Citing an unwillingness of European Union negotiators to budge on key issues such as territorial fishing rights, United Kingdom Prime Minister Boris Johnson has ended high level negotiations with the bloc of nations over a deal that would have defined the future trade relationship between the UK and the EU.
The United Kingdom symbolically left the European Union on January 31 of this year. But that only started an 11-month transition period, during which the UK would still follow EU laws and continue to pay its member fees as a non-voting nation in the bloc. Now, with only 10 weeks until that transition period ends, negotiations have reached a stalemate.
“And since we only have ten weeks until the end of the transition period on January 1st, I have to make a judgment about a likely outcome and get us all ready,” Johnson told UK citizens. “And given they have refused to negotiate seriously for much of the last few months, and given this summit appears to explicitly rule-out a Canada style deal, I have concluded we should get ready for January 1st with arrangements which are more like Australia’s, based on simply principles of global free trade.”
Australian “arrangements” are basically no trade deal with the UK and EU operating on World Trade Organization terms.
UK negotiators have been pushing for a “Canada style” arrangement, similar to the EU’s trade agreement with Canada, which limits tariffs, increases product quotas, and allows government contracts between Europe and Canada.
But the EU contends that since the UK is much closer geographically than Canada, such an arrangement would not be feasible due to the much greater amount of trade anticipated.
Johnson’s announcement to halt negotiations came just hours after French president Emmanuel Macron demanded that the UK’s territorial waters remain open to EU fishermen.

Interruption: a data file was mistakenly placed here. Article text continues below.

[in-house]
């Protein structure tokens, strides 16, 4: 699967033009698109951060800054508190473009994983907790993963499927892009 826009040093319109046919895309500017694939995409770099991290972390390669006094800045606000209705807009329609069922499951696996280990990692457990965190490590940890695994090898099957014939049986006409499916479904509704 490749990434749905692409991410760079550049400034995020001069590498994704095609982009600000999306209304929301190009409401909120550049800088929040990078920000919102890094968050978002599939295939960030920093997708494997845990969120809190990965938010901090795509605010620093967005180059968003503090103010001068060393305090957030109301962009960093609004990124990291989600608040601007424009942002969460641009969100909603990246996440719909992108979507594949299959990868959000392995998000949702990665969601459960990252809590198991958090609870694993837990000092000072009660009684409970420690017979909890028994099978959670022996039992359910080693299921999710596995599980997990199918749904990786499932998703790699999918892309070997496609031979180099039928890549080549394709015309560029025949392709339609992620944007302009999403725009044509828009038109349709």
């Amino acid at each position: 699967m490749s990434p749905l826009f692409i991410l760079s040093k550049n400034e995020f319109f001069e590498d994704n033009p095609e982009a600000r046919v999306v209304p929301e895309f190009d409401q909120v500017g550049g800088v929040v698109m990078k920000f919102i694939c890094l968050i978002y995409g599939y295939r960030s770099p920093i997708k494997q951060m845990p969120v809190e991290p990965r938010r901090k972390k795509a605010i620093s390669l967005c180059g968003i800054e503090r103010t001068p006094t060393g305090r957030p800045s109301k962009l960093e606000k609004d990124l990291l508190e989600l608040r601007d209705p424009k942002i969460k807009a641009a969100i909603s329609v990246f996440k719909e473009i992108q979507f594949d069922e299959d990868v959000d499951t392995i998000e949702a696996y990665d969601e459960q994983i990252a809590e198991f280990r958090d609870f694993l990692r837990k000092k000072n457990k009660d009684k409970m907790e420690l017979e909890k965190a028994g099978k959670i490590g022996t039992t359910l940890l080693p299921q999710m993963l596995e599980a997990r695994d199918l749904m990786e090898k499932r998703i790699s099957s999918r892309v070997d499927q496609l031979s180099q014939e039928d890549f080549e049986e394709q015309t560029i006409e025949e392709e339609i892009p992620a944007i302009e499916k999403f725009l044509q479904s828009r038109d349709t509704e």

“Under no conditions can our fishermen be sacrificed during Brexit,” Macron said at the Brussels summit on Thursday. “If conditions aren’t met, it’s possible we don’t have an agreement. We are ready for that. If there are no good terms found at the end of the discussion, we are ready for a no-deal.”
Macron argued that British territorial waters should be fair game for European fishermen. “We didn’t choose Brexit. It’s the British people’s choice. So protecting the access of our fishermen to British waters, finding a good compromise for our fishermen — and I’m talking about all European countries, including France — is an important point in this discussion for us.”
But Johnson insists that those fishing waters belong to the UK and accused the EU of trying to retain control of those waters as well as certain legislation in the United Kingdom.
“[The EU] want the continued ability to control our legislative freedom, our fisheries, in a way that is completely unacceptable to an independent country,” Johnson said.
Prominent Brexiteer Nigel Farage, who served in the EU Parliament for the UK for several years, noted that a no-deal Brexit was a foregone conclusion. In a tweet, Farage said: “A Canada-style deal was always impossible given the withdrawal agreement. Boris now reaching the right solution.”
Despite Johnson’s announcement, EU officials remain optimistic that the UK will return to the negotiating table. At a press conference, German Chancellor Angela Merkel said that negotiations, “as far as Europe is concerned, can continue as planned.” At the same time, Merkel was clear that the EU would not simply give in to the UK’s demands.
“As long as we have not reached agreement we, of course, have to keep in mind what will happen if we do not manage to reach agreement. Neither Great Britain nor the European Union wants an agreement at any price. I was clear in that regard. We are ready to continue to negotiate,” Merkel declared.
“If you do not reach an agreement of course you have to also take precautions, make preparations for no-deal Brexit. But, as I said, we won’t engage at any price,” Merkel said.
France’s Macron added: “We want an agreement and we are aware that this requires efforts particularly from the UK. But let’s keep in mind that it is the UK that wanted to leave the EU and needs an agreement much more than we do.”
Whether negotiations continue is anyone’s guess at this point. The UK has threatened to end talks before, but mainly as a negotiating tactic. Now with only 10 weeks left until the United Kingdom leaves the European Union once and for all, it’s probably past time for theatrics.
Both the UK and the EU claim they are now ready in case of a no-deal Brexit.
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